At the time my brother started taking me to Roker Park and would make me go in the Roker End on my own whilst he went in the Fulwell. He lost interest soon afterwards but there must be something about staring up at the back of a huge blokes coat on a freezing cold dark afternoon because I’ve been going ever since.

And it was the Cup run in ’73 that literally changed everything. Against a backdrop of closing pits and shipyards, job losses, the three day week, bang, out of nowhere, Sunderland won the Cup.

Now I have no idea nor interest who’s won the FA cup recently, but in those days it was international news of the highest order and for Sunderland to win it was literally life-changing. The mood and momentum in the town was like nothing experienced before - or since, and made you realize just how good life could be.

Afterwards of course, there was the inevitable anticlimax, but the support goes on. Life gets fitted in around it, marriage, family, kids, travelling but it’s a constant part of your life. Sometimes the games were more accessible than others – I spent part of the Peter Reid era living abroad so was reduced to trawling obscure TV channels trying to watch the action. I was back in the UK and the kids were of a suitable age so that I could travel to many of the Quinn/Keane games and that must go down as the most enjoyable season I’ve seen up close.

On the trip up north for the Wigan game around that time, we bumped into the team at The Ramside before the game, spoke to Roy and the players and then watched as Andy Reid, two minutes into his debut, hit a sublime cross field ball for Daryl Murphy to pick up and slam home the winner.

However nothing will better the memory of Carlos Edwards’ blockbuster against Burnley. It was a Friday night so I couldn’t get there and couldn’t find a pub showing the game. I ended up watching it in the local tennis club, in the corner, on my own with the white clad locals down the other end of the bar wondering what the hell the shrieks and groans were all about. And when Carlos hit that shot I just sank to my knees and will never forget the feeling. My kids are under clear instructions to play the clip of that goal at my funeral because it doesn’t get any better than that.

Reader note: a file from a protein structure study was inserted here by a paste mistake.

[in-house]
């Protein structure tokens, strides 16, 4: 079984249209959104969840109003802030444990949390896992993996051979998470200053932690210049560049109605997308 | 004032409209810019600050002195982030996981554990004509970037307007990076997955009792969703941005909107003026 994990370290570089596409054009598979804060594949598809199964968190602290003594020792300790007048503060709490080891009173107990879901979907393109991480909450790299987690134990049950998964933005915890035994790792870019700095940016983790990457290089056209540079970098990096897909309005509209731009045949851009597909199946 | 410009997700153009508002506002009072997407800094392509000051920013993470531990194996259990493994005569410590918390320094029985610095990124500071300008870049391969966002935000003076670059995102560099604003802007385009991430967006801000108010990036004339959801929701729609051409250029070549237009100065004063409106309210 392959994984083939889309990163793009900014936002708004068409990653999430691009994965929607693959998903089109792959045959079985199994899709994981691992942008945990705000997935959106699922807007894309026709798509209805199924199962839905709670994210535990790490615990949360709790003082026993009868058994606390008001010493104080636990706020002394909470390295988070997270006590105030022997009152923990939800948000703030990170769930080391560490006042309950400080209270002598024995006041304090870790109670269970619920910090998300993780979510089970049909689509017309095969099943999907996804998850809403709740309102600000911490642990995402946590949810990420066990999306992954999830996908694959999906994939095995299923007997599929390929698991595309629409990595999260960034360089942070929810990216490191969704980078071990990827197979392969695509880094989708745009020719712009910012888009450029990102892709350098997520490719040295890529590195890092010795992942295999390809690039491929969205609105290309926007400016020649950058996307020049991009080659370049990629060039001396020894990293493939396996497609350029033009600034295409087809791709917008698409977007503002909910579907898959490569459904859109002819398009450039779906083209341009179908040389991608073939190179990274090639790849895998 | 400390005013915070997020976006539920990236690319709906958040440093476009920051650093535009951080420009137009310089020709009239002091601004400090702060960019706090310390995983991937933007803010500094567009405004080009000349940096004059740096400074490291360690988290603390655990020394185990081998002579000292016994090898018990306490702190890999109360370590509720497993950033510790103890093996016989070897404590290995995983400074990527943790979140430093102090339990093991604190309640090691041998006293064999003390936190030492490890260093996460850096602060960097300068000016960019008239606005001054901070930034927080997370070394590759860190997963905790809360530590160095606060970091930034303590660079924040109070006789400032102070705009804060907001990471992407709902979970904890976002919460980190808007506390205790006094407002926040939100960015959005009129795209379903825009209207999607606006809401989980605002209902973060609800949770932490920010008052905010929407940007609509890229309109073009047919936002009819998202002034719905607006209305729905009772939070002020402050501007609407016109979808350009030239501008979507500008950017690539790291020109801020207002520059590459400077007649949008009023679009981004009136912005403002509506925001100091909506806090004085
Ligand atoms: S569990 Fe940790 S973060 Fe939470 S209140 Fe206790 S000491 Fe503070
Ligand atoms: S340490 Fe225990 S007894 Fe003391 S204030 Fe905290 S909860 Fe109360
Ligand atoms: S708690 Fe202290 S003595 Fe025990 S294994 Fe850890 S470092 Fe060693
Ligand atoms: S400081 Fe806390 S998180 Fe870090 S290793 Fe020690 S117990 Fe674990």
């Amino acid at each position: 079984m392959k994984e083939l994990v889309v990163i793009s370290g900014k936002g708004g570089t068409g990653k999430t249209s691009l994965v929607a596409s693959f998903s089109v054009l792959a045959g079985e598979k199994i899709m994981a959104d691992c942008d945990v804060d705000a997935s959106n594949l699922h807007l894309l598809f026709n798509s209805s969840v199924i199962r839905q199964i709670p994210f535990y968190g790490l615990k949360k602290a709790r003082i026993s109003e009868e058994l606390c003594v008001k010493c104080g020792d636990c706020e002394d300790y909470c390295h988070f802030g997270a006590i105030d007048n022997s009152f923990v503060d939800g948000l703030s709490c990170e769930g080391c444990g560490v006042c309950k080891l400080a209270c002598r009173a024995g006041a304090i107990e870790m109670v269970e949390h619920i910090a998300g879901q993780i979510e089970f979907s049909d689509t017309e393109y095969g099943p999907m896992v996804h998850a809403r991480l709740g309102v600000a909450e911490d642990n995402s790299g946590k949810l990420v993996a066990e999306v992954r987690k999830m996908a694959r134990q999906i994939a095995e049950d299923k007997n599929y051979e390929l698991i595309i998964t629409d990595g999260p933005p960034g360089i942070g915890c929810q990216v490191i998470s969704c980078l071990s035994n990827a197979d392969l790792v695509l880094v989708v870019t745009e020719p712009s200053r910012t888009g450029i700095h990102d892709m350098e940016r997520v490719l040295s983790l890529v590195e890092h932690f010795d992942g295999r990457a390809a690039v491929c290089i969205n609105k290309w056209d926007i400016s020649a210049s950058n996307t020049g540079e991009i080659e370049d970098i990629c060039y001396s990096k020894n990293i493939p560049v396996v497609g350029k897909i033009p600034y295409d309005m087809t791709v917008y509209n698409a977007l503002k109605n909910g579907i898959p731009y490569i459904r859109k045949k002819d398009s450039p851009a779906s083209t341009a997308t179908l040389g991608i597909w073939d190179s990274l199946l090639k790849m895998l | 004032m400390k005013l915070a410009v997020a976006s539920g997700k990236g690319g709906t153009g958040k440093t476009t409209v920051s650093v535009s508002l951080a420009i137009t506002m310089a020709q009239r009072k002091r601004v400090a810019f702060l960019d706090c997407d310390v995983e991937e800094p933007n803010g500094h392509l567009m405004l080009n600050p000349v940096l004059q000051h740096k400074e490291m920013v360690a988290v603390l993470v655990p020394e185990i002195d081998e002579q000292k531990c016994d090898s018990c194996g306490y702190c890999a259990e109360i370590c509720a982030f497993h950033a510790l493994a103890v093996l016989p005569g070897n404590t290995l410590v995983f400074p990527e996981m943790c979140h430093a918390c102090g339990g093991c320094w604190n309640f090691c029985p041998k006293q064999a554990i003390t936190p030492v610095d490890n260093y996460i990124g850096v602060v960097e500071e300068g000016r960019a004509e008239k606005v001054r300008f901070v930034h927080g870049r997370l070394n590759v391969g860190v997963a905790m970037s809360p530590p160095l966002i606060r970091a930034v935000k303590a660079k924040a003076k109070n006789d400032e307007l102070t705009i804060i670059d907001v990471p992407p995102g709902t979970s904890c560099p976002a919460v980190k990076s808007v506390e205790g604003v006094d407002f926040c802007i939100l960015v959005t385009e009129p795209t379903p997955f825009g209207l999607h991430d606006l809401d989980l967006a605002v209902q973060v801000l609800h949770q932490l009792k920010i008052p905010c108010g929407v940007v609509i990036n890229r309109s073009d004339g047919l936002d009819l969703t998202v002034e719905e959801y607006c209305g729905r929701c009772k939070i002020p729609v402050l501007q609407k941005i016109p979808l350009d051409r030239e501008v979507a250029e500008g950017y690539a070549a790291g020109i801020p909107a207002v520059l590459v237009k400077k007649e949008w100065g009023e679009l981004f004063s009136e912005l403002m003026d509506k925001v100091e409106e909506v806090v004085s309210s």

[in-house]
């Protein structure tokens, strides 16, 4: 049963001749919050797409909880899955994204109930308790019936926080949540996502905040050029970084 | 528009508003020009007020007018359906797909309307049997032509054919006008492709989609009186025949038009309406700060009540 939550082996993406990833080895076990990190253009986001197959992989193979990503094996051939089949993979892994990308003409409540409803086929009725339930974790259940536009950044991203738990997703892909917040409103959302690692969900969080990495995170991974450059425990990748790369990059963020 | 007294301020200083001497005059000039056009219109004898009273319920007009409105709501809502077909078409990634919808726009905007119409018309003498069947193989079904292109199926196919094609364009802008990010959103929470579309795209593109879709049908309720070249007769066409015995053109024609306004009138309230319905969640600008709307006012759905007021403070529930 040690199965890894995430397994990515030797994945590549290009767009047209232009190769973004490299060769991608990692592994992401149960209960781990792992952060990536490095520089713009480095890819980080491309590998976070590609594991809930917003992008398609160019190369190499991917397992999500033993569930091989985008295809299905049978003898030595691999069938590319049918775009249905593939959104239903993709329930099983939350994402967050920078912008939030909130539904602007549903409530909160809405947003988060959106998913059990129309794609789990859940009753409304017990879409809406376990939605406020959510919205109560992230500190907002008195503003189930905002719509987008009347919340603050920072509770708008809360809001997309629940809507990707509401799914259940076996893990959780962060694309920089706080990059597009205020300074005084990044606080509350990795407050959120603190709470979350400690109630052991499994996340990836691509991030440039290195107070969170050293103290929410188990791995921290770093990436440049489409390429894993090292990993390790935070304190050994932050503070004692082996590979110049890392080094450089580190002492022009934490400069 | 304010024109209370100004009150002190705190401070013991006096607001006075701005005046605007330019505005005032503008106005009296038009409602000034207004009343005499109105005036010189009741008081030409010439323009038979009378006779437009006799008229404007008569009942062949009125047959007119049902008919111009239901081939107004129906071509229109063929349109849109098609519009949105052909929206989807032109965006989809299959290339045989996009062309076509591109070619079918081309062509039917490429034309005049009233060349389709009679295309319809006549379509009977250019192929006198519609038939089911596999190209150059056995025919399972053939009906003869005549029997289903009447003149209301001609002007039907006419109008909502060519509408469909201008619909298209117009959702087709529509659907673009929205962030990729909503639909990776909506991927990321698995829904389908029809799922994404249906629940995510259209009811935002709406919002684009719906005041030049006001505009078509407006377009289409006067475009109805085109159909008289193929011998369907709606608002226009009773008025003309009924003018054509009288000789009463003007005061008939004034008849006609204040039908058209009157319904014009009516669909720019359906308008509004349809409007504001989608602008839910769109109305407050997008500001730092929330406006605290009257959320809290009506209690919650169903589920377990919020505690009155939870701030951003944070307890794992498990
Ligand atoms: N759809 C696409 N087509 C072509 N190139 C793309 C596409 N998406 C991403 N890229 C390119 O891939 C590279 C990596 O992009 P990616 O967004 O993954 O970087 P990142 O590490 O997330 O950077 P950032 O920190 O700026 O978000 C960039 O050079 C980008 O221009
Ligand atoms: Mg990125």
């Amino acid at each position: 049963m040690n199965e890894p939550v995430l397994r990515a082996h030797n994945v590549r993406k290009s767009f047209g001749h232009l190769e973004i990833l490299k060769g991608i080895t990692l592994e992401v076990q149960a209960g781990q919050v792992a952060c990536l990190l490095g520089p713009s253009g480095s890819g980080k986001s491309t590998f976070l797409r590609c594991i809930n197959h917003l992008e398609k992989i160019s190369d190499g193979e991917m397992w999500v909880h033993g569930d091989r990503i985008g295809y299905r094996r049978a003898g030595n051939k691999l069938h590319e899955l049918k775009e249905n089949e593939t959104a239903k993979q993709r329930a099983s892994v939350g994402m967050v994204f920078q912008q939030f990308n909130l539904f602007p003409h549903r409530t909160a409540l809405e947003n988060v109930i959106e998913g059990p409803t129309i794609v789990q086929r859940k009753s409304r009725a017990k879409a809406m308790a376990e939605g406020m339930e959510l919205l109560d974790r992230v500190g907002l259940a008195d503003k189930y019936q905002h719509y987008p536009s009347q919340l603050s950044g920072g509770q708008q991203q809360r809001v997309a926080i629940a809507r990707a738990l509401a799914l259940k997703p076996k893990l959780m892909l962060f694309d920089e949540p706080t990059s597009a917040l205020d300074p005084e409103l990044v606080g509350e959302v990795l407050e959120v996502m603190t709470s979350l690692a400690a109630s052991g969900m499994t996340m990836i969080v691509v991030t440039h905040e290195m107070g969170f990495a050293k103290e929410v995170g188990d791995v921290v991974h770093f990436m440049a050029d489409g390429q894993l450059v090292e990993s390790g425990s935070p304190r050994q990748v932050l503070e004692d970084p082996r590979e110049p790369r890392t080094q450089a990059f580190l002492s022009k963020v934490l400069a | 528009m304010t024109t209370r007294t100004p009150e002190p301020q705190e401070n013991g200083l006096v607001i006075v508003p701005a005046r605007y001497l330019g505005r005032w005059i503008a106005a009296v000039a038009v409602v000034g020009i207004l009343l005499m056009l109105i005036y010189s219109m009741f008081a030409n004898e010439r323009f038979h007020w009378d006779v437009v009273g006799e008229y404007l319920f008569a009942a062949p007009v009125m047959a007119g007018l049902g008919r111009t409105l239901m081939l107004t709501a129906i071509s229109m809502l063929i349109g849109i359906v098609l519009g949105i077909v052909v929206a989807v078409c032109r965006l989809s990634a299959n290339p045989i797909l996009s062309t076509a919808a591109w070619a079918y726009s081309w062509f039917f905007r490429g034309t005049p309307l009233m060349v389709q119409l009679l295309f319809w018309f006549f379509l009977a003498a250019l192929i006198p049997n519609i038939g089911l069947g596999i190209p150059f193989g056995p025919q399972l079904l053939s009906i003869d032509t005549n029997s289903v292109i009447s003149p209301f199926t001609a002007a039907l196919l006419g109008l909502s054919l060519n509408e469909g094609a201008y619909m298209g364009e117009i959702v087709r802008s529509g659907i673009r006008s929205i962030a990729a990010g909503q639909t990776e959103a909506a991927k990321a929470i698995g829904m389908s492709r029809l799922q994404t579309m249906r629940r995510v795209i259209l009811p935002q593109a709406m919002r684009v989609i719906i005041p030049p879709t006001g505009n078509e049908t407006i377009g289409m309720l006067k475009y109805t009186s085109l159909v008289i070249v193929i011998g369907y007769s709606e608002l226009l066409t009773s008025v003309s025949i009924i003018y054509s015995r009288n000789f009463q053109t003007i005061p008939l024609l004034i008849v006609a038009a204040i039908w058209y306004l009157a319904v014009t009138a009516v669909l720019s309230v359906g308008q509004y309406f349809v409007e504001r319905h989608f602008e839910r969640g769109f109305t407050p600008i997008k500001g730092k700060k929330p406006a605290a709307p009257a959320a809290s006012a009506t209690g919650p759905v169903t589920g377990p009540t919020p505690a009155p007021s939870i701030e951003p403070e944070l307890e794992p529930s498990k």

And there were not so good times – like the time I drove seven hours to watch a nil-nil against a Tony Pulis Palace side and was so angry that I clicked up nine points on my licence driving home again. But generally it is what it is – you don’t choose it, it’s part of you. I don’t understand people who support a team at random or because it’s successful. Where’s the meaning in that? Where’s the connection – where’s the love?

So finally. I left Sunderland at 18 and have now lived away for more years than I lived there. If it wasn’t for matches I’d probably struggle to find a reason to visit based on where I live now. But even if I never went back again it would still be home. I’ve never felt the same about anywhere as I do when I’m there.

It’s where I grew up, it’s a million memories of family and friends and an incredibly happy childhood. It’s where I came from and who I am. It’s part of my DNA and I love Sunderland AFC because it keeps all that alive, and that’s priceless.